If an IOL has zero power, such as in an extremely myopic patient, where we place it in the eye makes no difference. The IOL can sit a little more anterior or a little more posterior and the optical effect is the same. The IOL can even be somewhat decentered and it will again, have very little optical effect. With IOL powers that are higher, moving the lens anterior to posterior will definitely change the effective optical power and this is why we use the rule of 9s to adjust for sulcus IOL power. If the IOL has positive or negative spherical aberration then the dioptric power will vary slightly from center to edge, compared to an IOL with zero spherical aberration which tends to have the same power from edge to edge. This graph shows that a decentered negative spherical aberration IOL can induce coma aberration. For optimal visual performance we want to have our monofocal IOLs centered in the patient’s visual axis.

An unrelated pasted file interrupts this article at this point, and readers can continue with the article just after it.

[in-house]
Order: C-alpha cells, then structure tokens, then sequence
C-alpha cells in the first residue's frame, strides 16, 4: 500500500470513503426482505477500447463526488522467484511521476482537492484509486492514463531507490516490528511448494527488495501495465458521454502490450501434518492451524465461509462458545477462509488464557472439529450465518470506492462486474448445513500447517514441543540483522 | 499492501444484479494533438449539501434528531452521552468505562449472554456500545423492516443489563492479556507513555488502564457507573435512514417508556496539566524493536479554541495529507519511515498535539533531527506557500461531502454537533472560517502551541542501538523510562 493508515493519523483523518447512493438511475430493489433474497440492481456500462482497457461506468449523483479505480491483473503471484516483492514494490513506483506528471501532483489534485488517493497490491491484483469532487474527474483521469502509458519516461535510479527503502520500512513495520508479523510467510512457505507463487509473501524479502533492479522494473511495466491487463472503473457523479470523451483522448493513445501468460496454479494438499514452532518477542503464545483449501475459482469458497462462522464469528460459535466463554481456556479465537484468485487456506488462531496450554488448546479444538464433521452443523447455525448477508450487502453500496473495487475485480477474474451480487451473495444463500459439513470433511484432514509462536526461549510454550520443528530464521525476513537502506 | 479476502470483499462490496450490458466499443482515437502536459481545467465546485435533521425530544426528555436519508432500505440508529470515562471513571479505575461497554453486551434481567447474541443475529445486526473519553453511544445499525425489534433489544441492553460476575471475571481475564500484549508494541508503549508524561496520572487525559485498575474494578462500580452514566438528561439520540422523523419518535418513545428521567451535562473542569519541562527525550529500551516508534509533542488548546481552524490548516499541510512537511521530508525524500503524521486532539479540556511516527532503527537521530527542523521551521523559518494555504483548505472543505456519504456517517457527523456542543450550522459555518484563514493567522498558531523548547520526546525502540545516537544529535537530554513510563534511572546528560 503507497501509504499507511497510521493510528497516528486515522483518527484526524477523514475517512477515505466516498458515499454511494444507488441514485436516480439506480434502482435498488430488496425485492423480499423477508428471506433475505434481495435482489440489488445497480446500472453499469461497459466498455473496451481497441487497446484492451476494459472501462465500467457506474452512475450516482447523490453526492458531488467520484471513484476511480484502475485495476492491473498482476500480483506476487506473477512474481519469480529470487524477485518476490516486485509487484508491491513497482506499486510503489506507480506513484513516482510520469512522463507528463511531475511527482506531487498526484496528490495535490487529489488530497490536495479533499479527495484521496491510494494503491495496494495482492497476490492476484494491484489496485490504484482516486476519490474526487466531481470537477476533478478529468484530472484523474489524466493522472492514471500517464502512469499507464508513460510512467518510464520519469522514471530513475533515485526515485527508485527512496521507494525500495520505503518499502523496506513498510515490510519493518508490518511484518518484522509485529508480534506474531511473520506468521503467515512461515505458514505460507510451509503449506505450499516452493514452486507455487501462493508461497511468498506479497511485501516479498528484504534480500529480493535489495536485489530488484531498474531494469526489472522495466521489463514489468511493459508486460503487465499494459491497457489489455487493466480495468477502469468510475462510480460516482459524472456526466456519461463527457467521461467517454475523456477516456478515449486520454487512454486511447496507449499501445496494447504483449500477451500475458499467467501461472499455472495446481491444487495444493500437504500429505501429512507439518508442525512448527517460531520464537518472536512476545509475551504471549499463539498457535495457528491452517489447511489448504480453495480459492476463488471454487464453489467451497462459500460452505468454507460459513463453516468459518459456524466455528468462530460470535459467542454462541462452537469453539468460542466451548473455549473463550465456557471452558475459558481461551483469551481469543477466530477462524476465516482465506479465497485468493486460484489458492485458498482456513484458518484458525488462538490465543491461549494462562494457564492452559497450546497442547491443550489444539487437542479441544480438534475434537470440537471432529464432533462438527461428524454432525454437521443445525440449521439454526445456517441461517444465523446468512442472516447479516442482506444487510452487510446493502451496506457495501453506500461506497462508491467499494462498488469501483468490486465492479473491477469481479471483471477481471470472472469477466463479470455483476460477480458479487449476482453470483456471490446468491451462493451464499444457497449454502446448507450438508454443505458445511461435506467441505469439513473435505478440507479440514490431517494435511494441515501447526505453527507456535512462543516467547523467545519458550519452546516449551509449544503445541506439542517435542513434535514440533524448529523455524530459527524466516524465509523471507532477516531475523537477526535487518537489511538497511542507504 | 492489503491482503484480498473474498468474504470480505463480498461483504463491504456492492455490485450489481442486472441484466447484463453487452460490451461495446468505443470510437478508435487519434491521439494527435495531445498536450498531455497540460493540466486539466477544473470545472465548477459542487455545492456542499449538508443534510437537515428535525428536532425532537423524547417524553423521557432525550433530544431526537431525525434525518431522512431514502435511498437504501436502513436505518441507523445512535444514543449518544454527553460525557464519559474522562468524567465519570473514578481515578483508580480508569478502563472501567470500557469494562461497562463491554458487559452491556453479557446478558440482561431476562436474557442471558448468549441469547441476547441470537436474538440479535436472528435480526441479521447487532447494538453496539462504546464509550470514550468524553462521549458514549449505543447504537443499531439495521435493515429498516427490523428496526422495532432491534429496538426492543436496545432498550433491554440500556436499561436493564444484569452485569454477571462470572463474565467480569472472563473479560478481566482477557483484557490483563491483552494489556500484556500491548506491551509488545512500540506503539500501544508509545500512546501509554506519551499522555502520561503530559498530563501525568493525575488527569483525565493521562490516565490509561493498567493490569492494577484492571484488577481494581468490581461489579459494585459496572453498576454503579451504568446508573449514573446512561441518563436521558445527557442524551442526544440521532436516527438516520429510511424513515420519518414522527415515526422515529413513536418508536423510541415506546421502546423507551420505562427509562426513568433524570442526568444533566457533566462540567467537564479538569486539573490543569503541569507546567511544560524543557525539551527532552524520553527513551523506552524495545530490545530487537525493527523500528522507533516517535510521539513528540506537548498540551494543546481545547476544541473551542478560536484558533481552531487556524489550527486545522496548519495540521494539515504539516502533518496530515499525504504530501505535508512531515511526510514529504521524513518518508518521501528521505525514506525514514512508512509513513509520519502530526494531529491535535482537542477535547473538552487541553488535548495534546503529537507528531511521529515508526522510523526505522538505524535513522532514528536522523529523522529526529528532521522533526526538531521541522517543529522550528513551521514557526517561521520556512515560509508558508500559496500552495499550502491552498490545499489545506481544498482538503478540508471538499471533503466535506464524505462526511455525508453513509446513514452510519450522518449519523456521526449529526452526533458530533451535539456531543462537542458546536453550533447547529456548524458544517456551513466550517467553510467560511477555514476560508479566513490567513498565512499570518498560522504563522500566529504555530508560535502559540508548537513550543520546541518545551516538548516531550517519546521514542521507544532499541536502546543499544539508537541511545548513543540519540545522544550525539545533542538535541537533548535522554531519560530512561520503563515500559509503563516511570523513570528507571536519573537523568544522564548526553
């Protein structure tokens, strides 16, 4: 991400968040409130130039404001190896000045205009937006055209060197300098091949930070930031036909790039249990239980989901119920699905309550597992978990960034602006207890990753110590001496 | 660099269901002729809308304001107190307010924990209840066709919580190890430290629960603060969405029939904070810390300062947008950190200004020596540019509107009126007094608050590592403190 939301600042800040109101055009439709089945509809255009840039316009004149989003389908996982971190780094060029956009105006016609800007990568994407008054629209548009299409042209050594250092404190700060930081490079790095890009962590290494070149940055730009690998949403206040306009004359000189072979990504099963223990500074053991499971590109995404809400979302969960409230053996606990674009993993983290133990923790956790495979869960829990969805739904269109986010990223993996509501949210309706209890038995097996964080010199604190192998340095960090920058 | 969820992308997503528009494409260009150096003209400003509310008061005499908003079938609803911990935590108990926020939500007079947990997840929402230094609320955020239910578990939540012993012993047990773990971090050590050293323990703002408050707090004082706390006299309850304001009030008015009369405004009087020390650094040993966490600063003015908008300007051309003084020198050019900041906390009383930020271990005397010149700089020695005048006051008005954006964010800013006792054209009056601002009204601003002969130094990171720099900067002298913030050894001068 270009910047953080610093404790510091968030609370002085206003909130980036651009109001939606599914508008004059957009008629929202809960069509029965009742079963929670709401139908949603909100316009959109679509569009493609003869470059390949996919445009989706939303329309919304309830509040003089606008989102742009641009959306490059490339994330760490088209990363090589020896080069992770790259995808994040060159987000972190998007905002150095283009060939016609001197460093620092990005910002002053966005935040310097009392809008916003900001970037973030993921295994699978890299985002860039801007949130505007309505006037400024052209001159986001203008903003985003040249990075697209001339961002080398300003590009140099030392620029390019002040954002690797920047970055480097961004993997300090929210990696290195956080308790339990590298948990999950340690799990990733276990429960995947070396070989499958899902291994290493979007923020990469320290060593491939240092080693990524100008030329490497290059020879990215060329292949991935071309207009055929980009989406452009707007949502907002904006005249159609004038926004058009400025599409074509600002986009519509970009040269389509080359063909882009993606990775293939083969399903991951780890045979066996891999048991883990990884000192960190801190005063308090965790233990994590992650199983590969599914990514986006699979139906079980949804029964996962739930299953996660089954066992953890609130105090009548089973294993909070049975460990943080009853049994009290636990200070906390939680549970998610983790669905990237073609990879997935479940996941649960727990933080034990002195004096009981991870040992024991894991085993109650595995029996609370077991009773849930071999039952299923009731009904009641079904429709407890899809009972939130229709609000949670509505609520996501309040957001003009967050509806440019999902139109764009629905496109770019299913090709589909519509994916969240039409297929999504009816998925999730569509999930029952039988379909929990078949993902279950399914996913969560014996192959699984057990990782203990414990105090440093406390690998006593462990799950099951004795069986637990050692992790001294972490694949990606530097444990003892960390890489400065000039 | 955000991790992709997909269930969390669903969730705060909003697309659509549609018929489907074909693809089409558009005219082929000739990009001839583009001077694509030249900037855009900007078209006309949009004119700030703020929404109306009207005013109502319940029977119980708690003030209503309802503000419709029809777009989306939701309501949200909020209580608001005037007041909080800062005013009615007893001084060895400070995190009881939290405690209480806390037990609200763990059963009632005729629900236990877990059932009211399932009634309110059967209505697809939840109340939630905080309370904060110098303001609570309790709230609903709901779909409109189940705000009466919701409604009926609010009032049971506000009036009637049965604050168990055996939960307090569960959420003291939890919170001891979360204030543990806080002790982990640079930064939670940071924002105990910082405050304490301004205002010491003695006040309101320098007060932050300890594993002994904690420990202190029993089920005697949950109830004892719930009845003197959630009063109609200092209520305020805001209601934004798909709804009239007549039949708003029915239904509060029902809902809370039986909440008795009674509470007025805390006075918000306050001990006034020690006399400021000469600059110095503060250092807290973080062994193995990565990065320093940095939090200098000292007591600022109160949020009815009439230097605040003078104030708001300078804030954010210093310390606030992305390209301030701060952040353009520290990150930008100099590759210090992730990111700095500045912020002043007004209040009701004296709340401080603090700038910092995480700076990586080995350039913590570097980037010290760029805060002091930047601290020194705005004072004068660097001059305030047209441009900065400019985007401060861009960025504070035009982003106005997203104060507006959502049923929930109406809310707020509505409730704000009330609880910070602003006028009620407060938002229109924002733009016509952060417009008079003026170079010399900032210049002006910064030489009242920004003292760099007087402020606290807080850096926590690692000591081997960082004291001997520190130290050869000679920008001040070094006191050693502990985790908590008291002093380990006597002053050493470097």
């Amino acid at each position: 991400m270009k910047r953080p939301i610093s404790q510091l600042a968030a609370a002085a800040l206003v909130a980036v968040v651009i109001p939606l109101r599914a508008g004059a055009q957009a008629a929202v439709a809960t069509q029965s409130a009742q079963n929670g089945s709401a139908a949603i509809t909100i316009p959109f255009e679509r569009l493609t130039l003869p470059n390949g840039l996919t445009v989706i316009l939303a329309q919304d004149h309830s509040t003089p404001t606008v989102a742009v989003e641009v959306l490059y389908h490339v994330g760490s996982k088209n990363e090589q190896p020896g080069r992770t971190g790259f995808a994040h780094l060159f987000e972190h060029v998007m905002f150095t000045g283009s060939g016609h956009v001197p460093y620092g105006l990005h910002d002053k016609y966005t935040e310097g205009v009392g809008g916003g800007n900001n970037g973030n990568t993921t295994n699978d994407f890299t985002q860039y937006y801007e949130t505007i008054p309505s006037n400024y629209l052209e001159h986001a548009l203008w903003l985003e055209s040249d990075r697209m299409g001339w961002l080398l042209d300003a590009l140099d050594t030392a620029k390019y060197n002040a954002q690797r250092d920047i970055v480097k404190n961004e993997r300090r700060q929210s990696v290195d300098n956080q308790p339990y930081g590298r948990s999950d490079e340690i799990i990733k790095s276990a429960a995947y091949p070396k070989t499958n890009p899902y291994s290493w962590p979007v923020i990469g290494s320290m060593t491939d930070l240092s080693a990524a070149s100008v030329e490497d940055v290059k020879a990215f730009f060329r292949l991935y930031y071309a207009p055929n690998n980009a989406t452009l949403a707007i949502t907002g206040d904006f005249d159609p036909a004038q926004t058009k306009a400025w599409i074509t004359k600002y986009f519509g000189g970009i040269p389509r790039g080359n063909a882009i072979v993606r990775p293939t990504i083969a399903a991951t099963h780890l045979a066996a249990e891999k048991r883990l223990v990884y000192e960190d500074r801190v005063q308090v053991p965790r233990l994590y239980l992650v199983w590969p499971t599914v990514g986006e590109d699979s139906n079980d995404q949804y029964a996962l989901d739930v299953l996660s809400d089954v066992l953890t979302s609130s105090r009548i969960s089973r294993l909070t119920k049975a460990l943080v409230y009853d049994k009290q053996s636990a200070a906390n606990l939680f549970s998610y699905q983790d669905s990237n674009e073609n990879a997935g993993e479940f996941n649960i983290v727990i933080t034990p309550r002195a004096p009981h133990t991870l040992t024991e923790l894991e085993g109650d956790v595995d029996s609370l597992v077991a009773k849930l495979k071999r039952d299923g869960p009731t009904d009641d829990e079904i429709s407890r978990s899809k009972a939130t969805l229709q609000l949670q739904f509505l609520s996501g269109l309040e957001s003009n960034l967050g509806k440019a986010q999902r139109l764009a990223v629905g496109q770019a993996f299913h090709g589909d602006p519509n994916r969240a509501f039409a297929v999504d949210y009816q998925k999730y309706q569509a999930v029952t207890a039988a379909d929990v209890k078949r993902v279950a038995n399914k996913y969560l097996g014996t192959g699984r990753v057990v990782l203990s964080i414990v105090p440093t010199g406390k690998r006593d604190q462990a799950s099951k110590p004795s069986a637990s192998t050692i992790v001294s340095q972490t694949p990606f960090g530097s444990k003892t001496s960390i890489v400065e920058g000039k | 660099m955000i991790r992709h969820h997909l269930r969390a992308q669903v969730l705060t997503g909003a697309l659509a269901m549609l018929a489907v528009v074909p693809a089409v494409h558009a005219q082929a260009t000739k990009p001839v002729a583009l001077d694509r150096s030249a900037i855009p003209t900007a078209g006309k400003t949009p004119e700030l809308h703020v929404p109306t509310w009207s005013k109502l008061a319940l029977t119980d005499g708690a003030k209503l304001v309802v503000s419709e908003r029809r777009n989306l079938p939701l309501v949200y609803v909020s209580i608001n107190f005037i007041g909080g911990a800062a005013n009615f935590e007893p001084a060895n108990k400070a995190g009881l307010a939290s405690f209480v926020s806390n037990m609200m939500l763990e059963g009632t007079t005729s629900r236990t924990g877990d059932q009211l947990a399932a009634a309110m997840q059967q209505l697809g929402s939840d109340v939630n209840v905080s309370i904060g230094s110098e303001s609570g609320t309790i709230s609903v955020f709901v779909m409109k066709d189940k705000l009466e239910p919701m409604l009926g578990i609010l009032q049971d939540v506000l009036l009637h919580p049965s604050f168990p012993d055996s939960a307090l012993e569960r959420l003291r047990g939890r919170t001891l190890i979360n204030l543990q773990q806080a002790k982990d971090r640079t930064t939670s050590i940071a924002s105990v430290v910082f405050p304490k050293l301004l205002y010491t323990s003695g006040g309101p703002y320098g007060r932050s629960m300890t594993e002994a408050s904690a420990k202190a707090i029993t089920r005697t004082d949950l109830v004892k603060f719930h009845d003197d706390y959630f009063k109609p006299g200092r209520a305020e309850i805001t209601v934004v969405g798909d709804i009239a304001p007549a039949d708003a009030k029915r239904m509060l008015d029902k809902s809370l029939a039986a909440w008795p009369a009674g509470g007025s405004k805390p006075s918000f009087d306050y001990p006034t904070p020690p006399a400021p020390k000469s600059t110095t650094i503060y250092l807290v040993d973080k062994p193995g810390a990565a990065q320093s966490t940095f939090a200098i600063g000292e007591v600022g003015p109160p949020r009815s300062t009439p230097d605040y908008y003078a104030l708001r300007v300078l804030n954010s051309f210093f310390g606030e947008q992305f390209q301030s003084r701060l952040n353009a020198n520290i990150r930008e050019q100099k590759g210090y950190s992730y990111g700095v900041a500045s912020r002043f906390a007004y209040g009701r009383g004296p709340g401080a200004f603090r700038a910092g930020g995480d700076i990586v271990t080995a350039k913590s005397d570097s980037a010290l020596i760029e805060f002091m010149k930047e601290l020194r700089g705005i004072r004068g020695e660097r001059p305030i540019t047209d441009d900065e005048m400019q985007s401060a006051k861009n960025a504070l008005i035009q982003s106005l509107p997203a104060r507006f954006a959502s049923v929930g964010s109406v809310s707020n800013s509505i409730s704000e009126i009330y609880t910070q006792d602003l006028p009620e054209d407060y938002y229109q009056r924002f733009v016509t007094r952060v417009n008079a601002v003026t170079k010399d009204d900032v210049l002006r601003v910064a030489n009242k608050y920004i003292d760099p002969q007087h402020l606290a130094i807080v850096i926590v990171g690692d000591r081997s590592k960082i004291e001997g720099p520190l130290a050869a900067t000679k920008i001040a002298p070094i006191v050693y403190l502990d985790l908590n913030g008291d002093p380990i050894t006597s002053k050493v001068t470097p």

The IOLs with diffractive rings such as trifocal, bifocal, multifocal and some extended depth of field (EDOF) designs, we want to center these in the patient’s visual axis, but we must also understand that the pupil centration is also important since it influences the performance of the diffractive rings.
Angle Alpha and Angle Kappa are important considerations with IOLs that have diffractive rings such as trifocal, bifocal, multi-focal, and some extended depth of field (EDOF) designs. This video explains the concepts in detail and can serve as a guide to patient selection for the best optical results.
click below to learn from this detailed video about angle alpha and angle kappa: